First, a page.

Doukas (historian)

Doukas (c. 1400 – after 1462)[1] was Byzantine historian who flourished under Constantine XI Palaiologos, the last Byzantine Emperor. He is one of the most important sources for the last decades and eventual fall of the Byzantine Empire to the Ottomans.

Contents

Life

He was the grandson of Michael Doukas, who played an important role in the Byzantine civil wars of the mid-14th century. The date of his birth is not known, as is his first name.[1] He is first mentioned in 1421, living at New Phocaea and serving as the Geneoese governor's secretary. After the fall of Constantinople, he sought refuge in Lesbos, where he entered the service of the ruling Gattilusi family. They employed him in various diplomatic missions to the Ottoman court.[1] He was successful in securing a semi-independence for Lesbos until 1462, when it was taken and annexed to the Ottoman Empire by Sultan Mehmed II. It is known that Doukas survived this event, but there is no record of his subsequent life.

Work

He was the author of a history of the period 1341-1462; his work thus continues that of Nikephoros Gregoras and John Kantakouzenos, and supplements George Sphrantzes and Laonikos Chalkokondyles. There is a preliminary chapter of chronology from Adam to John V Palaiologos. Although unrefined in style, the history of Doukas is both somewhat judicious and more or less trustworthy, and it is a valuable source for the closing years of the Byzantine empire. The account of the Fall of Constantinople is of special importance. Doukas was a strong supporter of the union of the Greek and Latin churches, and is very bitter against those who rejected even the idea of appealing to the West for assistance against the Ottomans.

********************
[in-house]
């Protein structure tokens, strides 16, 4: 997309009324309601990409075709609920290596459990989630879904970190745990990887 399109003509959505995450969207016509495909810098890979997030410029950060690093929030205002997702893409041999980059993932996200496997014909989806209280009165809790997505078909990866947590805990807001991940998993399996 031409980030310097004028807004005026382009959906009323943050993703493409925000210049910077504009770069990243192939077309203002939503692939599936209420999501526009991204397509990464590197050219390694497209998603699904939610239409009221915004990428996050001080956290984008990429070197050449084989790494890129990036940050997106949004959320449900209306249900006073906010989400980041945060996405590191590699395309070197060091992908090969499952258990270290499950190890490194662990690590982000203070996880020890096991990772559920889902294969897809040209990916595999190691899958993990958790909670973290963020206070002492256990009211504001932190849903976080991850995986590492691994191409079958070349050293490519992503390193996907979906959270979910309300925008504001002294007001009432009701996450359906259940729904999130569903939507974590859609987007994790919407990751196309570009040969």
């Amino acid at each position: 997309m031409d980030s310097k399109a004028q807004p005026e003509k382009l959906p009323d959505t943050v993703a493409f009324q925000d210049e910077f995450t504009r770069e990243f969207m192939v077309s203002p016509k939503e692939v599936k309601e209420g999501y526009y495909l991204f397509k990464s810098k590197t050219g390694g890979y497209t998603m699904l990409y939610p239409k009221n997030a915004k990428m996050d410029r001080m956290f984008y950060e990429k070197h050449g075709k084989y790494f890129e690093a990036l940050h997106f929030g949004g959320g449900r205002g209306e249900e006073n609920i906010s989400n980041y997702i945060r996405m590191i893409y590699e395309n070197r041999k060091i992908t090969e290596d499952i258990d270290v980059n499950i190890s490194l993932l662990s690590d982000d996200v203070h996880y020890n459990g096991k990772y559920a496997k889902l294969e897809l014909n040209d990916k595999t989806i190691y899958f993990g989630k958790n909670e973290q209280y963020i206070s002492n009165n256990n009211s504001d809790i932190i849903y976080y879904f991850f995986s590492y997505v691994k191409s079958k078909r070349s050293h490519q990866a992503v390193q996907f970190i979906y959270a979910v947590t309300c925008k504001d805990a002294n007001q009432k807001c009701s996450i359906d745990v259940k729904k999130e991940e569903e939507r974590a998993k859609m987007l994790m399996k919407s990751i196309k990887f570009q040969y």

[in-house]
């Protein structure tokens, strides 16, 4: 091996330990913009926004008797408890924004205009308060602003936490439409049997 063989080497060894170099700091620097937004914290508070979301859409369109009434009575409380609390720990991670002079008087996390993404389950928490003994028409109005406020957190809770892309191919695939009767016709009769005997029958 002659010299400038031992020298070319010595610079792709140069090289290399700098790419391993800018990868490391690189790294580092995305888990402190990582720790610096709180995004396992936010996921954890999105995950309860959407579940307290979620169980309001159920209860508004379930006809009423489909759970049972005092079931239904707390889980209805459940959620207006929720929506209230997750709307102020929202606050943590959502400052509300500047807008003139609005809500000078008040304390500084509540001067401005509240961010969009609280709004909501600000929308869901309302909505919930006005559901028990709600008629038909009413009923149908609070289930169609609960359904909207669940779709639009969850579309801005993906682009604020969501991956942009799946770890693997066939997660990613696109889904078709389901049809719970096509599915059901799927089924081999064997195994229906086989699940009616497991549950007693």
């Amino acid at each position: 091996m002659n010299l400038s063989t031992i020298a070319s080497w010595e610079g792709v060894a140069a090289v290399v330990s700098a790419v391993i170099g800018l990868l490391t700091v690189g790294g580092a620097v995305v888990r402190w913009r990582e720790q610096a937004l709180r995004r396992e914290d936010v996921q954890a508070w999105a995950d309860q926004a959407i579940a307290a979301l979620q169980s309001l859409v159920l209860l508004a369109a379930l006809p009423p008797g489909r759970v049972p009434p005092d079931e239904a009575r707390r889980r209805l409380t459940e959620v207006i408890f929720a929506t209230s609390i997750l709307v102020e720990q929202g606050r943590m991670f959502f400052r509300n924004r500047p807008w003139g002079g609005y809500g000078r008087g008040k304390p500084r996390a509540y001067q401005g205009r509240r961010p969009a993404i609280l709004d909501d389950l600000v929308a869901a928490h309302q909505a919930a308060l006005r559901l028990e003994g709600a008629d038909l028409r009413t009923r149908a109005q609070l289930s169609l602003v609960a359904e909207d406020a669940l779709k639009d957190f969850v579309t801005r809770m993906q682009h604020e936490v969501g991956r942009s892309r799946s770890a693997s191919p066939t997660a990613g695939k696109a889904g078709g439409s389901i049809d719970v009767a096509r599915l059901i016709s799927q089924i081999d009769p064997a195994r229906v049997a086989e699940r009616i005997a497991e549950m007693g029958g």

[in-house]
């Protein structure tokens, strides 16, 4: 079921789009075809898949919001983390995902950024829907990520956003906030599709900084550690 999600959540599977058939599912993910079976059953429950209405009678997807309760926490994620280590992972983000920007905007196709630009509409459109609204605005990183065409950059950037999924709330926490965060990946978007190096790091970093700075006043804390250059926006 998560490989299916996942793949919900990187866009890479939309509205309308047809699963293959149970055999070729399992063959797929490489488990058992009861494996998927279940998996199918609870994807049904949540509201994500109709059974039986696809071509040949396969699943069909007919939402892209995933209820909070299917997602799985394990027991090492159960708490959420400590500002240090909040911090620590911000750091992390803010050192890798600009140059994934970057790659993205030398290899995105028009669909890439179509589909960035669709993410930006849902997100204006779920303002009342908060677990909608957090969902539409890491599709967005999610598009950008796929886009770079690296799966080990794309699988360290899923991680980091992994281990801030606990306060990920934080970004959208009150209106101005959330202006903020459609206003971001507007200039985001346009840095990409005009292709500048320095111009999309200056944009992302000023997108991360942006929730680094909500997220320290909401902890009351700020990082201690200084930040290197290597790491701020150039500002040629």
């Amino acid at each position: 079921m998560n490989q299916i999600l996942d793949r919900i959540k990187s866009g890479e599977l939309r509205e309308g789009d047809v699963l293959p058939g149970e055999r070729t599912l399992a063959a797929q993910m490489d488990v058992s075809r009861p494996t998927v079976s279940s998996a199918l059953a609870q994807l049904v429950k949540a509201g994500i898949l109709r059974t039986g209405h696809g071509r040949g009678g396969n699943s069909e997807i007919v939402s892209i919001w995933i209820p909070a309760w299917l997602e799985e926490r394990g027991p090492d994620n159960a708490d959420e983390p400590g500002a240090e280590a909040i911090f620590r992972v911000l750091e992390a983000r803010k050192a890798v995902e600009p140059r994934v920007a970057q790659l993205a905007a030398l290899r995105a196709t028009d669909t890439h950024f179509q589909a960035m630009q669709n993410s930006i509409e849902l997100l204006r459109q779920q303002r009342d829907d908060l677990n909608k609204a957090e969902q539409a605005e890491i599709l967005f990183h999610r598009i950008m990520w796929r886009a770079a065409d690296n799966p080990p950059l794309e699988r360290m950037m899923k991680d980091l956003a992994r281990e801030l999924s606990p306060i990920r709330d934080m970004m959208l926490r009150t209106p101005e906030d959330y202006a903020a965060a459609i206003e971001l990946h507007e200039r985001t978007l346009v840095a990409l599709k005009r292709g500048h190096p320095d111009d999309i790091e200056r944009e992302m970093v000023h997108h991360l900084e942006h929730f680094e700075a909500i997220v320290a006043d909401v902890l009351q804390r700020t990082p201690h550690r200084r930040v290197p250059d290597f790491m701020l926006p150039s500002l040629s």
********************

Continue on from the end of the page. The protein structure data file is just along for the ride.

The history, preserved (without a title) in a single manuscript conserved in Paris, was first edited by I. Bullialdus (Bulliaud) (Paris, 1649); later editions are in the Bonn Corpus scriptorum Hist. Byz., by I. Bekker (1834) and Migne, Patrologia Graeca, clvii. The Bonn edition contains a 15th century Italian translation by an unknown author, found by Leopold Ranke in one of the libraries of Venice, and sent by him to August Bekker.

References

  1. ^ a b c Kazhdan (1991), p. 656

Sources


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